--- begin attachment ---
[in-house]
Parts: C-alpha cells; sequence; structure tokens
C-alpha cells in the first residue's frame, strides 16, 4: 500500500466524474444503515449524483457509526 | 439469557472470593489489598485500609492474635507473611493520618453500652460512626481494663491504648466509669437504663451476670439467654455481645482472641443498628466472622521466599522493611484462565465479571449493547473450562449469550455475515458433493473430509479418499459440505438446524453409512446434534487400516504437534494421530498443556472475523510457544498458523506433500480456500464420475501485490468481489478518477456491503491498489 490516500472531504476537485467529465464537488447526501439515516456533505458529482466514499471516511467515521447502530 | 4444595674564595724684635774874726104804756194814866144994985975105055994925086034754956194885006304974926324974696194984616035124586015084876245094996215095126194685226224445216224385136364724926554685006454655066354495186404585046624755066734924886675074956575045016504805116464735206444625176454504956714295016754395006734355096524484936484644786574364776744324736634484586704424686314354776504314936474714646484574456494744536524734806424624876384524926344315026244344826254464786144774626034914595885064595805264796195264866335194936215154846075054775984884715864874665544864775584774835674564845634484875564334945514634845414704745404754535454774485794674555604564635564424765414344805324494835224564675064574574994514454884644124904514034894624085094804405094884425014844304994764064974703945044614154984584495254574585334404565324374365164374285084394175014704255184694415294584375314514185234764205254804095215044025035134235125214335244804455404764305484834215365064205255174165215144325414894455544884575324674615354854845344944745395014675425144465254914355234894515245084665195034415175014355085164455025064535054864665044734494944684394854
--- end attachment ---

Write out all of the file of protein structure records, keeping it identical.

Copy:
[in-house]
Parts: C-alpha cells; sequence; structure tokens
C-alpha cells in the first residue's frame, strides 16, 4: 500500500466524474444503515449524483457509526 | 439469557472470593489489598485500609492474635507473611493520618453500652460512626481494663491504648466509669437504663451476670439467654455481645482472641443498628466472622521466599522493611484462565465479571449493547473450562449469550455475515458433493473430509479418499459440505438446524453409512446434534487400516504437534494421530498443556472475523510457544498458523506433500480456500464420475501485490468481489478518477456491503491498489 490516500472531504476537485467529465464537488447526501439515516456533505458529482466514499471516511467515521447502530 | 4444595674564595724684635774874726104804756194814866144994985975105055994925086034754956194885006304974926324974696194984616035124586015084876245094996215095126194685226224445216224385136364724926554685006454655066354495186404585046624755066734924886675074956575045016504805116464735206444625176454504956714295016754395006734355096524484936484644786574364776744324736634484586704424686314354776504314936474714646484574456494744536524734806424624876384524926344315026244344826254464786144774626034914595885064595805264796195264866335194936215154846075054775984884715864874665544864775584774835674564845634484875564334945514634845414704745404754535454774485794674555604564635564424765414344805324494835224564675064574574994514454884644124904514034894624085094804405094884425014844304994764064974703945044614154984584495254574585334404565324374365164374285084394175014704255184694415294584375314514185234764205254804095215044025035134235125214335244804455404764305484834215365064205255174165215144325414894455544884575324674615354854845344944745395014675425144465254914355234894515245084665195034415175014355085164455025064535054864665044734494944684394854